introduce bacteria from the environment. Also, meat tissues can absorb water like a sponge,
resulting in a watery turkey.
Next, place the turkey in a large pan or in the kitchen sink, and completely submerge the
turkey in cold tap water. Change the water every 30 minutes until the turkey is thawed. Allow
about 30 minutes per pound of frozen turkey, and plan on cooking it immediately after thawing.
How do you thaw a turkey in a microwave oven?
Using a microwave oven is kind of your last resort for thawing a turkey fast. The first thing
to consider is whether the size turkey you have will fit into your microwave oven with several
inches above and around it.
If it fits in the oven with room to spare, follow the microwave oven manufacturer’s
instructions on defrosting a turkey. Plan to cook it immediately after thawing, because some
areas of the turkey – especially the drumsticks and wings -- may become warm and begin to cook
during microwaving. Holding partially cooked food is not recommended because any bacteria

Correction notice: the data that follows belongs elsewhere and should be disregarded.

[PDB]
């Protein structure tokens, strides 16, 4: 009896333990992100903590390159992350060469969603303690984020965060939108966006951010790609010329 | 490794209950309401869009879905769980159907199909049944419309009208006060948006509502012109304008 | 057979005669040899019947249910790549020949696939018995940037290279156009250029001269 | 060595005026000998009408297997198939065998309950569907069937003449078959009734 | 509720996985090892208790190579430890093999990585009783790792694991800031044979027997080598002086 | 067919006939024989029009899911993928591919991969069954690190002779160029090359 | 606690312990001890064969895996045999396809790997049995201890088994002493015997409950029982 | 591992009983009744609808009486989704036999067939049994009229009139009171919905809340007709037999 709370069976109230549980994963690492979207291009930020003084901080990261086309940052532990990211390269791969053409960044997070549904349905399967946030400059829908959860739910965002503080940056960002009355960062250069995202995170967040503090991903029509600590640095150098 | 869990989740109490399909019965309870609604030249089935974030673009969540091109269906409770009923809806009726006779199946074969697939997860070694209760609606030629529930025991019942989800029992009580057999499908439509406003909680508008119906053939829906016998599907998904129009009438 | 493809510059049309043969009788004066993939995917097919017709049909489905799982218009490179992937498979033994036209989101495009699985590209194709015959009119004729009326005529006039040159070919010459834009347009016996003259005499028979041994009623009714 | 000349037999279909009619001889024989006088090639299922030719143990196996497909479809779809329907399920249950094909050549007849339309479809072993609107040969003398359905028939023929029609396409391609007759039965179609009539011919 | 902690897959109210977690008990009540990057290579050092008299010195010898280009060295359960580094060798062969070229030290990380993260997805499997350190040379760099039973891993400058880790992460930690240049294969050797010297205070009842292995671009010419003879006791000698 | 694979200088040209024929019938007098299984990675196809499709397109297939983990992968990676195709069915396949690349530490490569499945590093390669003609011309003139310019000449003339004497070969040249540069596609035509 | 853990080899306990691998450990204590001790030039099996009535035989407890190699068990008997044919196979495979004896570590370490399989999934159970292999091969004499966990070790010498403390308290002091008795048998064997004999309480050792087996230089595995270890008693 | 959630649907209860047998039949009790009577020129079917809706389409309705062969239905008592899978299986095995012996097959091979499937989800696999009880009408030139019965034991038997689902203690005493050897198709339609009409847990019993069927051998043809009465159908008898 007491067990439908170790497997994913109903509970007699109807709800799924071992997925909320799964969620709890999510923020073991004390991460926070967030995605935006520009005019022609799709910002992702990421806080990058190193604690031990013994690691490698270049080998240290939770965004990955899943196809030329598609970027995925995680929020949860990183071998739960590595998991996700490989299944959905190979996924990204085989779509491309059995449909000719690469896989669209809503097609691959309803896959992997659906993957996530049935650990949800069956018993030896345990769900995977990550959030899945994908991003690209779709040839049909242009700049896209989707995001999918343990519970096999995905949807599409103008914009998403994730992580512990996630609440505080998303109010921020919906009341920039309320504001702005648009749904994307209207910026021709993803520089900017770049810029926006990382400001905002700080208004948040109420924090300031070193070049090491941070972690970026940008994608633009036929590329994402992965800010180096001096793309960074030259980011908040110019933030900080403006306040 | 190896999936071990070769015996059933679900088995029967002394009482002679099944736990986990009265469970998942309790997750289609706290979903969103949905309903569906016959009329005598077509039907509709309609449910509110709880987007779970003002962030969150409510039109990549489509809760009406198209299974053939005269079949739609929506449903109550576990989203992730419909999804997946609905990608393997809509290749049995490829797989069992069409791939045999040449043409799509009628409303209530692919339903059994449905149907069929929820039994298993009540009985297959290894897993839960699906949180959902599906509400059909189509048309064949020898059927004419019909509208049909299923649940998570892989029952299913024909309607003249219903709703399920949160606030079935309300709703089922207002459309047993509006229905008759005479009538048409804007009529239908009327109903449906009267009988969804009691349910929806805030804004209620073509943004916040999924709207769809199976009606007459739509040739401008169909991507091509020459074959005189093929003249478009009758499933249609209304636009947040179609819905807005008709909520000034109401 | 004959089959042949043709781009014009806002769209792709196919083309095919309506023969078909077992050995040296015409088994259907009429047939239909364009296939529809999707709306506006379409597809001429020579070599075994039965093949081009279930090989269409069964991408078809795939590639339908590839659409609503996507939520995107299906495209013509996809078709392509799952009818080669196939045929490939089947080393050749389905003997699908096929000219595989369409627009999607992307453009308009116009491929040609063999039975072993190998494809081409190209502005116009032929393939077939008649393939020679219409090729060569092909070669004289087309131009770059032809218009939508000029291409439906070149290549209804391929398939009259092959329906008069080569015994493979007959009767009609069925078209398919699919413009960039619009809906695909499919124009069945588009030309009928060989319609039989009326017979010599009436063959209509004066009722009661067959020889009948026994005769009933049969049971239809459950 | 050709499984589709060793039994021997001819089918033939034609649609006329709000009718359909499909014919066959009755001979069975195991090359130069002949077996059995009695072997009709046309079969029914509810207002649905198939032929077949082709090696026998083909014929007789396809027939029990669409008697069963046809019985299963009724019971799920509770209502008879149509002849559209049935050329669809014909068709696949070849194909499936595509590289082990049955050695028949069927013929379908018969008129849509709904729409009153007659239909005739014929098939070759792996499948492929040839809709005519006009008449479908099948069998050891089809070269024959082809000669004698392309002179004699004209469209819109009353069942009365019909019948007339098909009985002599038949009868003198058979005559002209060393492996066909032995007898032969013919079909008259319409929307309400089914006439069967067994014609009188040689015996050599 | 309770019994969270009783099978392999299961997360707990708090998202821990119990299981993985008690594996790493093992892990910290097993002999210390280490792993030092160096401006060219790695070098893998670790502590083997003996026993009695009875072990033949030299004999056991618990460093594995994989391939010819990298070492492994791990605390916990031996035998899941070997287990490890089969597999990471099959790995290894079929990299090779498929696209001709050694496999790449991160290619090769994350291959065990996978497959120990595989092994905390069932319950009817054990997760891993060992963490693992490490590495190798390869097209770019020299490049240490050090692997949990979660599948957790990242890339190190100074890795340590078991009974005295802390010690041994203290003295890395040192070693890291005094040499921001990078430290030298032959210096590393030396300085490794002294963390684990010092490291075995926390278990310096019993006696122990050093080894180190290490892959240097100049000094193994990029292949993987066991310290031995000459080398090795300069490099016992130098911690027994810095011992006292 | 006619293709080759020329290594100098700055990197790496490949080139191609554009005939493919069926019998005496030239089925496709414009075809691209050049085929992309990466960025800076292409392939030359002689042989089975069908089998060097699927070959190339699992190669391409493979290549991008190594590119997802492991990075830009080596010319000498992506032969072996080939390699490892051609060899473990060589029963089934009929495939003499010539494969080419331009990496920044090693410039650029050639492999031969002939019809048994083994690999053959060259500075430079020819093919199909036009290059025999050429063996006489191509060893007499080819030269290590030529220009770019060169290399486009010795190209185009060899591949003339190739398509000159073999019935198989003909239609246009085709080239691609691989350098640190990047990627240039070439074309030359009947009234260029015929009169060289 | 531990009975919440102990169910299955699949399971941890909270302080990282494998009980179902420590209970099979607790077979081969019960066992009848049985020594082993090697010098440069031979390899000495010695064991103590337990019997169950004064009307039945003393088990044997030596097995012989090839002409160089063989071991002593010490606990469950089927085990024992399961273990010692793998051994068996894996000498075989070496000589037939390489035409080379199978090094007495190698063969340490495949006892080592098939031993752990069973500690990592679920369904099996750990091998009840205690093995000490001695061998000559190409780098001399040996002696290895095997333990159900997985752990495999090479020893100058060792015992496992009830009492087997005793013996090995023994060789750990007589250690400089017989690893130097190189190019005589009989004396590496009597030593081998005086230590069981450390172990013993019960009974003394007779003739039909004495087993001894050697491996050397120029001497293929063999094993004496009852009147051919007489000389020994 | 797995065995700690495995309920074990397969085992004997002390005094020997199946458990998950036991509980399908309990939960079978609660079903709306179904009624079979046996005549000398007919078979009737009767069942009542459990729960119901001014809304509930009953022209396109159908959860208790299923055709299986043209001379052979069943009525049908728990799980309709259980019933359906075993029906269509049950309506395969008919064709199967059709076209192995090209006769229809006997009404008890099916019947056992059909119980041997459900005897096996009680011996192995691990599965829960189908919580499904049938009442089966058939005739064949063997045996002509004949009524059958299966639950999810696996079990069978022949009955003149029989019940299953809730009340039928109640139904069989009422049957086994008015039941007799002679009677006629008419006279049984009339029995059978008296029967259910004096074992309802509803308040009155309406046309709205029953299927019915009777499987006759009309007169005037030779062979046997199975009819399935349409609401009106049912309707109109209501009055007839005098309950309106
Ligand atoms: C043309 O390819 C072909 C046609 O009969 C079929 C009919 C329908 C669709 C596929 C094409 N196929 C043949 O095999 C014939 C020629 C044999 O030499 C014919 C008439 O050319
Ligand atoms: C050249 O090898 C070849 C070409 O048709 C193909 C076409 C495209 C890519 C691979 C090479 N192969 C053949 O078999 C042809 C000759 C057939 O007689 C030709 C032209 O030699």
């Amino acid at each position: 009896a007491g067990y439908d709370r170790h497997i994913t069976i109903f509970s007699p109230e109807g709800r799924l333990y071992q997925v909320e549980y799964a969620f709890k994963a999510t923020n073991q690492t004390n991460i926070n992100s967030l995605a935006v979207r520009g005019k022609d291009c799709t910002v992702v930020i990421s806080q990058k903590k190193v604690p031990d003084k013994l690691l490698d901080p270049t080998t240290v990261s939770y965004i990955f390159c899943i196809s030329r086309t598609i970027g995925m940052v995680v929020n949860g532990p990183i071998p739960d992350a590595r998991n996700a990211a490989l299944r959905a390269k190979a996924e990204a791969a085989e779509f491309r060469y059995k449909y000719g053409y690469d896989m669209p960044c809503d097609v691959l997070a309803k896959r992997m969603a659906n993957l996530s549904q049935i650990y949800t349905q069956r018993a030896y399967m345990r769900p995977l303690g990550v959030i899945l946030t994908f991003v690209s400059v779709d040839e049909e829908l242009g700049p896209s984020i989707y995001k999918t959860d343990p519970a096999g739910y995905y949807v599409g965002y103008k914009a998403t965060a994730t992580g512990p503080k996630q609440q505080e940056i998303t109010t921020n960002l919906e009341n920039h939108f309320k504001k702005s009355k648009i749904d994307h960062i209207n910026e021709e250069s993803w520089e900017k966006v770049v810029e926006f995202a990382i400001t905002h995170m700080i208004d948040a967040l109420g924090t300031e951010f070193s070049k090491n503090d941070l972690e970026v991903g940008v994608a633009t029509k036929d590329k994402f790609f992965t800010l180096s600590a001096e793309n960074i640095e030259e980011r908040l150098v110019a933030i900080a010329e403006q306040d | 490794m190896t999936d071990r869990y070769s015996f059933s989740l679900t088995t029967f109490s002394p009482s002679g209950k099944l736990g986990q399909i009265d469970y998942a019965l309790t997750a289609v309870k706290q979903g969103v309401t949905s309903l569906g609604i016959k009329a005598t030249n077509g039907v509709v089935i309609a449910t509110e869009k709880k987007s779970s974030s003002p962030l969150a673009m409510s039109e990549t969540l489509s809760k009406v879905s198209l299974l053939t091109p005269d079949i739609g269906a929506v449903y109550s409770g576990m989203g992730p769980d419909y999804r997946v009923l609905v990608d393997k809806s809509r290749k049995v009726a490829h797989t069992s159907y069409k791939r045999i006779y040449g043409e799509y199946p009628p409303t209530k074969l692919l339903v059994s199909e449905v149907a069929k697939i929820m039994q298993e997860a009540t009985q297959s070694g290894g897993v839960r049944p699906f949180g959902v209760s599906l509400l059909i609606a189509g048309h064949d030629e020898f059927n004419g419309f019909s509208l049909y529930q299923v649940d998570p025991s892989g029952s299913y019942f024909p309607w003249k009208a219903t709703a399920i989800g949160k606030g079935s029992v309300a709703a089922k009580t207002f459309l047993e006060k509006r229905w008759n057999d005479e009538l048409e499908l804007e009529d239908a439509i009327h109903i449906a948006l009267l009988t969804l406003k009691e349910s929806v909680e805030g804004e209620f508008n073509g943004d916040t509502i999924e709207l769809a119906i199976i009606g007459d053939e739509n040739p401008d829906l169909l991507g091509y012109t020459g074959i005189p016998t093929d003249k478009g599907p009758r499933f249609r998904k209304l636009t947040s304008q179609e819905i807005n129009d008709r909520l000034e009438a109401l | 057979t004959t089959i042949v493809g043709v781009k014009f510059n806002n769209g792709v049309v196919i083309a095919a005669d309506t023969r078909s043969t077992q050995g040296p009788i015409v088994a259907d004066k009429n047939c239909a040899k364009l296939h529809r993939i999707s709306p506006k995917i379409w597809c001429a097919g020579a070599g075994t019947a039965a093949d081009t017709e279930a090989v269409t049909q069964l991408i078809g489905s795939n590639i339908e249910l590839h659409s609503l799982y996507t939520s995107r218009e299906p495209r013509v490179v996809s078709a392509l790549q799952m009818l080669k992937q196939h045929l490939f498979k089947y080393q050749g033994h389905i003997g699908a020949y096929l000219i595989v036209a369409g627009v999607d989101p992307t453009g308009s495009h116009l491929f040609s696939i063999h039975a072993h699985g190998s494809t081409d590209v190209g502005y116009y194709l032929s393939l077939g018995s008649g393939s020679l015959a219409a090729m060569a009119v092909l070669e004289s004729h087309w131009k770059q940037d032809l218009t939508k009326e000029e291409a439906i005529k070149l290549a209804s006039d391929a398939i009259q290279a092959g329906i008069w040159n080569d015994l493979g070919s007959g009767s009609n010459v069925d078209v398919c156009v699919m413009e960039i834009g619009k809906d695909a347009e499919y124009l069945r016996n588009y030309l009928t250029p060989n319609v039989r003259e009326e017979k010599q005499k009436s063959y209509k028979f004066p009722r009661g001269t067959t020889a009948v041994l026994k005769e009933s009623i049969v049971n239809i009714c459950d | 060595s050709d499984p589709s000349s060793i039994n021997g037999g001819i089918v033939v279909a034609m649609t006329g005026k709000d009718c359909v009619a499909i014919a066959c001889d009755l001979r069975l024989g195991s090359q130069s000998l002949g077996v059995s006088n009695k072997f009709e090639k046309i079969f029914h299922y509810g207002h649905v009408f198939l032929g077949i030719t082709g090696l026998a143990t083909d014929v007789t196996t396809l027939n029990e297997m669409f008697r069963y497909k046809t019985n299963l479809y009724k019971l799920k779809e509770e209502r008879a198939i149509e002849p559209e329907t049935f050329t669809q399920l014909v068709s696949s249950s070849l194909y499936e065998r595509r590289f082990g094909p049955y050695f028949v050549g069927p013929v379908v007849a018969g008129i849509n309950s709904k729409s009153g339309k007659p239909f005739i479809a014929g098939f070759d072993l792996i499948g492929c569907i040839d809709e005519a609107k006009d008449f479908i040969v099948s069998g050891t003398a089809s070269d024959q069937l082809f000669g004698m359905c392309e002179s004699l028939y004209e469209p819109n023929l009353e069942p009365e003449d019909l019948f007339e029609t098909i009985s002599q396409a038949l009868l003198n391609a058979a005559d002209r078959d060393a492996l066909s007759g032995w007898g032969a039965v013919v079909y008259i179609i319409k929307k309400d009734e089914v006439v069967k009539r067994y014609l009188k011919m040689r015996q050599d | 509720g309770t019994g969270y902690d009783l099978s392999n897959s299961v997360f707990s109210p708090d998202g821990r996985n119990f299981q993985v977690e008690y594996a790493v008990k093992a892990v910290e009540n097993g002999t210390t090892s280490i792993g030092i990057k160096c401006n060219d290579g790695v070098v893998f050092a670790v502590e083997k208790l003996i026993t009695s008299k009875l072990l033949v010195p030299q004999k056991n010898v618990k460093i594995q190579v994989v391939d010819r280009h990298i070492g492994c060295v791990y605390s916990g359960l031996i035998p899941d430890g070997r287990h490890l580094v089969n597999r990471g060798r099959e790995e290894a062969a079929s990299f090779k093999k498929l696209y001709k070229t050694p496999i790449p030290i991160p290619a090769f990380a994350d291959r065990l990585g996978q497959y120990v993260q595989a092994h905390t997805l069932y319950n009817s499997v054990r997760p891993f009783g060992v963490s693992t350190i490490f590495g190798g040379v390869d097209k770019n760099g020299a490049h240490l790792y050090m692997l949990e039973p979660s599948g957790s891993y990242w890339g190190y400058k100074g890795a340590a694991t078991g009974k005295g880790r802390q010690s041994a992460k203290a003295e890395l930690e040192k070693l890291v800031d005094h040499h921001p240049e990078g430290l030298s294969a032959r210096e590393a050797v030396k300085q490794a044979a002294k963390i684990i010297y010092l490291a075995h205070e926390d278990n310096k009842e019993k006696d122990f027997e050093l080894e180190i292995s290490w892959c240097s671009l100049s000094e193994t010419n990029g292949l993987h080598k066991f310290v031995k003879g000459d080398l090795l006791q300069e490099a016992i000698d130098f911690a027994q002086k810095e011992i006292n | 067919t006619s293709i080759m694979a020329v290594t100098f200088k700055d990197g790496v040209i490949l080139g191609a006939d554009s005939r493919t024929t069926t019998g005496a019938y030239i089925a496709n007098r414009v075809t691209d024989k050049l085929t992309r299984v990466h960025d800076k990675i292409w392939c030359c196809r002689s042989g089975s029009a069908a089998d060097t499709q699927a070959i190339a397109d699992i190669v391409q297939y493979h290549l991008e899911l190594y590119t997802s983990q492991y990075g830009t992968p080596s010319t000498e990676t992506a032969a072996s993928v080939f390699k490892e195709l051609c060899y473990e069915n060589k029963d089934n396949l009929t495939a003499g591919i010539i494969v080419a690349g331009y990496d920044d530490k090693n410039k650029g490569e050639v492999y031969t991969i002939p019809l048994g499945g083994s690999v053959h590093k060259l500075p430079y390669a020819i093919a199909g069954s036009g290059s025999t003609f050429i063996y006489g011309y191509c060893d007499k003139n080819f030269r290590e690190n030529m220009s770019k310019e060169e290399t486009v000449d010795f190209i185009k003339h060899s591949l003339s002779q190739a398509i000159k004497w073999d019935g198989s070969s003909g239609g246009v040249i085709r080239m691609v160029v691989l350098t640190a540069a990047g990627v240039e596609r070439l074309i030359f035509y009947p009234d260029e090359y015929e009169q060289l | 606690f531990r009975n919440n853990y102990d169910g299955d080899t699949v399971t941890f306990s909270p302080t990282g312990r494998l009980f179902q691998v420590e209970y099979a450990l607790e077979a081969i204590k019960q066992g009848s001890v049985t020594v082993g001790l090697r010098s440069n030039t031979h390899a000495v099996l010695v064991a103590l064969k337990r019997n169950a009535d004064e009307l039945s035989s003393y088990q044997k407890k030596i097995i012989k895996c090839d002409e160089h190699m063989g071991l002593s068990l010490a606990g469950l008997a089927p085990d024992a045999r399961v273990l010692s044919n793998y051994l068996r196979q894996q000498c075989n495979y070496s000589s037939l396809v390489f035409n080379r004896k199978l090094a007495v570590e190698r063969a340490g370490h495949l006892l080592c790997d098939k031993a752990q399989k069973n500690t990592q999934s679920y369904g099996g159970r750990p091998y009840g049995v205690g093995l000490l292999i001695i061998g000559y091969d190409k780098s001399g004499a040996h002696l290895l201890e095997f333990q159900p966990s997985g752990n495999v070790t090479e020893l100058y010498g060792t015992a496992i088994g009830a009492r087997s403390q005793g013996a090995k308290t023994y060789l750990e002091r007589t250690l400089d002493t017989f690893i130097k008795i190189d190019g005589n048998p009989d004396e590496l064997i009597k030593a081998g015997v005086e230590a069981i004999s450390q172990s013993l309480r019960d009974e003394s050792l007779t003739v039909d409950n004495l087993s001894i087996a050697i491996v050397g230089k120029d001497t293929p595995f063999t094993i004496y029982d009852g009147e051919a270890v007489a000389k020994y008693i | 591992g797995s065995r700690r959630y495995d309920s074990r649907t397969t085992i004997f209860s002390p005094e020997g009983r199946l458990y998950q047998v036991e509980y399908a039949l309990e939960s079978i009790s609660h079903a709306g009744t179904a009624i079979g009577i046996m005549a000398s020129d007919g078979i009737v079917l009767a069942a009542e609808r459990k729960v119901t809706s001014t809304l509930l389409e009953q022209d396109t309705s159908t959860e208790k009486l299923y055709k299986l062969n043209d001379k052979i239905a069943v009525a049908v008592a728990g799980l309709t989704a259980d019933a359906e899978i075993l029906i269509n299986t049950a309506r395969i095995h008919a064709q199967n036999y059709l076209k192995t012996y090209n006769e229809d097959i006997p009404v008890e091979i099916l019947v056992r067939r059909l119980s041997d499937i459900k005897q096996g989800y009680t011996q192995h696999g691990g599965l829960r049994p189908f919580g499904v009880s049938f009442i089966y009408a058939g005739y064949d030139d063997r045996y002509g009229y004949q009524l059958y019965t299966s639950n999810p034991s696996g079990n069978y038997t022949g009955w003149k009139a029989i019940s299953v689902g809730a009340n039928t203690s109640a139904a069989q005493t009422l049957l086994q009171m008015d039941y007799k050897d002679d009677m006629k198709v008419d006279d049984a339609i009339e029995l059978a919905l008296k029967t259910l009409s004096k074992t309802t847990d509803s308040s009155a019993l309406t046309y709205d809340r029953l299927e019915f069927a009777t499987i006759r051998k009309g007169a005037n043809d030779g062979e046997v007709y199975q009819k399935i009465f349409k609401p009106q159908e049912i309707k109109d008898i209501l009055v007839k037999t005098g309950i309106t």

present wouldn’t have been destroyed.
What if you don’t have time to thaw a turkey by any of these methods?
You can actually put a frozen turkey right in the oven – after removing the wrapper, of
course. You will need to add about 50% of the estimated cooking time for a thawed turkey.
Place the turkey in a roasting pan at 325 degrees Fahrenheit or in an oven cooking bag at 350
degrees Fahrenheit. Use a food thermometer to make sure the turkey reaches a safe minimum
temperature of 165 degrees Fahrenheit.
Here’s another situation. What if you thaw the turkey and then decide not to cook it after
all? Can you refreeze it?
A turkey thawed in the refrigerator can be refrozen without cooking but there may be